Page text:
Hunkering down in Melbourne’s Sing Sing Studios, The Avalanches employed a range of high-end, contemporary gear that would help add a consistent retro tinge to the soundbites and the record as a whole. These included a Shadow Hills Mastering Compressor and Neve 3315 EQs that are first heard in Because I’m Me to create the tinny introduction before the mid and low ranges dramatically sweep in.
An Empirical Labs Fatso EL7x tape simulator was drafted in to emphasise the natural warmth of the vinyl samples, and almost every snippet used on the album was passed through an Avalon VT-747SP EQ Compressor to help shape the frequency spectrum for a consistent listening experience before finalising the mix on the studio’s SSL console.
As 90% of the record consists of samples, all of these snippets had already been mixed, processed and mastered. Thus, the real challenge for the band and engineer Tony Espie was to reprocess all of these sounds into a coherent experience – whether it be completely shaving off the high-end off a sample, or upping the output of a track on the mixing desk by a fraction of a hair.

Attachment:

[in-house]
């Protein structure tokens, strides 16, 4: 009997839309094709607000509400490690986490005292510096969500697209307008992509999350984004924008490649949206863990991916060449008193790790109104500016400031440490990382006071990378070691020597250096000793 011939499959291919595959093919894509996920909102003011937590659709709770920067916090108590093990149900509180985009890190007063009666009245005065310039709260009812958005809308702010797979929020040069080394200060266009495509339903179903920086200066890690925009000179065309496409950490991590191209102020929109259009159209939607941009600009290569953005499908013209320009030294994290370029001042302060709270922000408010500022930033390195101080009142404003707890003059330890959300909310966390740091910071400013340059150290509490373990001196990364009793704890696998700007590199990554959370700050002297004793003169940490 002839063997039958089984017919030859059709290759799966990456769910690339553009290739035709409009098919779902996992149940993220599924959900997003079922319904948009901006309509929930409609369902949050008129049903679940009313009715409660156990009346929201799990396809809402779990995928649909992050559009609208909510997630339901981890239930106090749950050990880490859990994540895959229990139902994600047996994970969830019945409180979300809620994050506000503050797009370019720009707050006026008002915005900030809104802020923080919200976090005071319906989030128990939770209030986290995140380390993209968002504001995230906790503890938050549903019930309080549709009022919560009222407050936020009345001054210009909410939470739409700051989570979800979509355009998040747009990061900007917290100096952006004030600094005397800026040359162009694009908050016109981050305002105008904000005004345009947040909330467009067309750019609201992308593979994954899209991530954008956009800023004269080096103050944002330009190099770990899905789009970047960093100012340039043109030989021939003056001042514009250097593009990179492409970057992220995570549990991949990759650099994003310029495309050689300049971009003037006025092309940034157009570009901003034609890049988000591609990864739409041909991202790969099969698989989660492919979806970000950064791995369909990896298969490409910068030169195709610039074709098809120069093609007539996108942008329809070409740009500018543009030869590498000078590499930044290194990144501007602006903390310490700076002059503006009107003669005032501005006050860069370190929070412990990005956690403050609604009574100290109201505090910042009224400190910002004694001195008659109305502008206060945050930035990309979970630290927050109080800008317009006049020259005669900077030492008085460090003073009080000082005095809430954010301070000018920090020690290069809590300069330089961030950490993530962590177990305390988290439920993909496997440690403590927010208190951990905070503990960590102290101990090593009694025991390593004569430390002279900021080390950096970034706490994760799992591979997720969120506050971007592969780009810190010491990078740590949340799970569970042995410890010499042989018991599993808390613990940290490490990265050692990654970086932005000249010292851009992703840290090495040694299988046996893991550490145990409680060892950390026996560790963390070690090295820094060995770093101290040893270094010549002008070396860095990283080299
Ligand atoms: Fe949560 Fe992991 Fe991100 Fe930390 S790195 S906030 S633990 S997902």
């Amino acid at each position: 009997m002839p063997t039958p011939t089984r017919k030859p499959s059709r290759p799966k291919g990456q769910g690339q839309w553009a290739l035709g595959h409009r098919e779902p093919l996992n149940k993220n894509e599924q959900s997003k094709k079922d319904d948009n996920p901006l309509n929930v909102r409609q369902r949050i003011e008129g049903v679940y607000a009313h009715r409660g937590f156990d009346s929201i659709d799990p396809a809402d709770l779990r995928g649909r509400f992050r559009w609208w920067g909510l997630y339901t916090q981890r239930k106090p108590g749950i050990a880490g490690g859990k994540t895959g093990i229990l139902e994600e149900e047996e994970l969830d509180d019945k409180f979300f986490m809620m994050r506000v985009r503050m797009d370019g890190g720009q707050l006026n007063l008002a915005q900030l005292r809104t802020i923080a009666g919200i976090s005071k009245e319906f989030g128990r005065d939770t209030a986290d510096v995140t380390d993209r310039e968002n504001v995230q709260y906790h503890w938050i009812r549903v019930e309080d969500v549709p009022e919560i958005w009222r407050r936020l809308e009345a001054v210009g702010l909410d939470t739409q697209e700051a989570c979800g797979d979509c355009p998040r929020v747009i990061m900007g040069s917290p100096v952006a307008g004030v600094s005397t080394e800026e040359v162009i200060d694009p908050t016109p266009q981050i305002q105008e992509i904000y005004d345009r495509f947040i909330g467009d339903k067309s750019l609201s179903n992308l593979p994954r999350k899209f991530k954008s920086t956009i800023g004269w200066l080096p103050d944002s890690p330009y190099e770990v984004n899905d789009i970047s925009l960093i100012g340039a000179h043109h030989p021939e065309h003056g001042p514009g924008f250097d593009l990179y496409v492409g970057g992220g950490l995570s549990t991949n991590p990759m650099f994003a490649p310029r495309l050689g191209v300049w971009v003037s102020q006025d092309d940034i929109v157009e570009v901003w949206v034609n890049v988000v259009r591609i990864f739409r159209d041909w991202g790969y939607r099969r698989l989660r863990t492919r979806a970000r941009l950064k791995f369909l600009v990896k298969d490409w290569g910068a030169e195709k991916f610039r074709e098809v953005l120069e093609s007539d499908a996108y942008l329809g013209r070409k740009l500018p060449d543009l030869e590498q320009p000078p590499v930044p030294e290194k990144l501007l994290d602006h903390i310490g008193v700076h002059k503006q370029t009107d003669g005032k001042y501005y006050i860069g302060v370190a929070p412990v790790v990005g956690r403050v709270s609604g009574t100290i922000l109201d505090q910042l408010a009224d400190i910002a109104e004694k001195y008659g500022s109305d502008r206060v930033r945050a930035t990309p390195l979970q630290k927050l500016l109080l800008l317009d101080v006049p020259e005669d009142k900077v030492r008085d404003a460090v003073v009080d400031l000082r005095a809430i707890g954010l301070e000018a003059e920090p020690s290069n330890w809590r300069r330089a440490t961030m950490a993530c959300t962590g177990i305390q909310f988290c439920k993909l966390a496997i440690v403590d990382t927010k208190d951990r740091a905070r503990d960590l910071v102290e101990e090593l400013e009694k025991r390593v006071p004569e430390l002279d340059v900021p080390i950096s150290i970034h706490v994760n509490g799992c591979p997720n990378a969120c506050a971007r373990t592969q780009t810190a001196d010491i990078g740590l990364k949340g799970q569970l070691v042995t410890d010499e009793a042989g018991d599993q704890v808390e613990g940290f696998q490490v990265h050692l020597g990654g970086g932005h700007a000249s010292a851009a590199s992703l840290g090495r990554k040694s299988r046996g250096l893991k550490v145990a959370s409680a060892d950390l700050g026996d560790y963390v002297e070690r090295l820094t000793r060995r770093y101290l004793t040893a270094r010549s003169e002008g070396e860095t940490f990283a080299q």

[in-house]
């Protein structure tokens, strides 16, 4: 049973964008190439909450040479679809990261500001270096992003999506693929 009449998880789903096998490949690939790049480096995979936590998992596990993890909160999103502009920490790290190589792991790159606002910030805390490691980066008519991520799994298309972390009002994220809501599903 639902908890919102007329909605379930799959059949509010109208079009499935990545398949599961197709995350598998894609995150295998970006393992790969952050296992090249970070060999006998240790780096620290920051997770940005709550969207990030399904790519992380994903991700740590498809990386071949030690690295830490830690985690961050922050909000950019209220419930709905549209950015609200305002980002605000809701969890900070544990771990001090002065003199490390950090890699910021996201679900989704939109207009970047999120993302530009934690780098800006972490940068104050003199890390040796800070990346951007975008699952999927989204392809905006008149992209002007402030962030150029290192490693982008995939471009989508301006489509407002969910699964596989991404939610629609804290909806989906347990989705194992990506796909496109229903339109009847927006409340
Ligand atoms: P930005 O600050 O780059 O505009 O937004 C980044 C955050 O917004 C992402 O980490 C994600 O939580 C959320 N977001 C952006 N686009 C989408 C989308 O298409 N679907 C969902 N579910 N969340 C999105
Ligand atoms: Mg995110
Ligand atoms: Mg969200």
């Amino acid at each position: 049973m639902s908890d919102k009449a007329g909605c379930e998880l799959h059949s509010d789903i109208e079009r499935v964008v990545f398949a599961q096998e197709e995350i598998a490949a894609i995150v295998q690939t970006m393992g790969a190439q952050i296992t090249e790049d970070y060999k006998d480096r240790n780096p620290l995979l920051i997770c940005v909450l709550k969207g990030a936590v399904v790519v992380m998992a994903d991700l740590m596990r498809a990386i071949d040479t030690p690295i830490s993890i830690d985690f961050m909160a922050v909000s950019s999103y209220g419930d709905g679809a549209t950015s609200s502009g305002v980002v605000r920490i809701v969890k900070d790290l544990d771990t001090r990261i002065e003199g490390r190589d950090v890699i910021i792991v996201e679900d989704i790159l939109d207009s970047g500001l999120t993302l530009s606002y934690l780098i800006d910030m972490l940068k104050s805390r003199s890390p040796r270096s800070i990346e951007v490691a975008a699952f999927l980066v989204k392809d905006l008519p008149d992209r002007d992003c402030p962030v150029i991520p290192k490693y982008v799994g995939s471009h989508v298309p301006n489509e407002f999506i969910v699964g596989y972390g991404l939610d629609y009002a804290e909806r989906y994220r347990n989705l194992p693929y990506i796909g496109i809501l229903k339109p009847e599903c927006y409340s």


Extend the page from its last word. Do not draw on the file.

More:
The track If I Was a Folkstar featuring Toro Y Moi delicately weaves in small snippets of Queens of the Stone Age, Beach Boys as well as excerpts of dialogue from the 1981 film Puberty Blues, but many of the samples in the song have had their bottom-end frequencies deliberately cut to stop the final mix from getting too muddy.
Frankie Sinatra, the first single off the album, proved to be one of the more difficult cuts off the album to finish due to the unorthodox mix of the bass rich tuba riff, with its staccato guitar, strings and the high-end vocals of Danny Brown and Wilmoth Houdini. The track was mixed over 100 times across a two-and-a-half-year period before they were satisfied with the end result.
Deviating from Sampling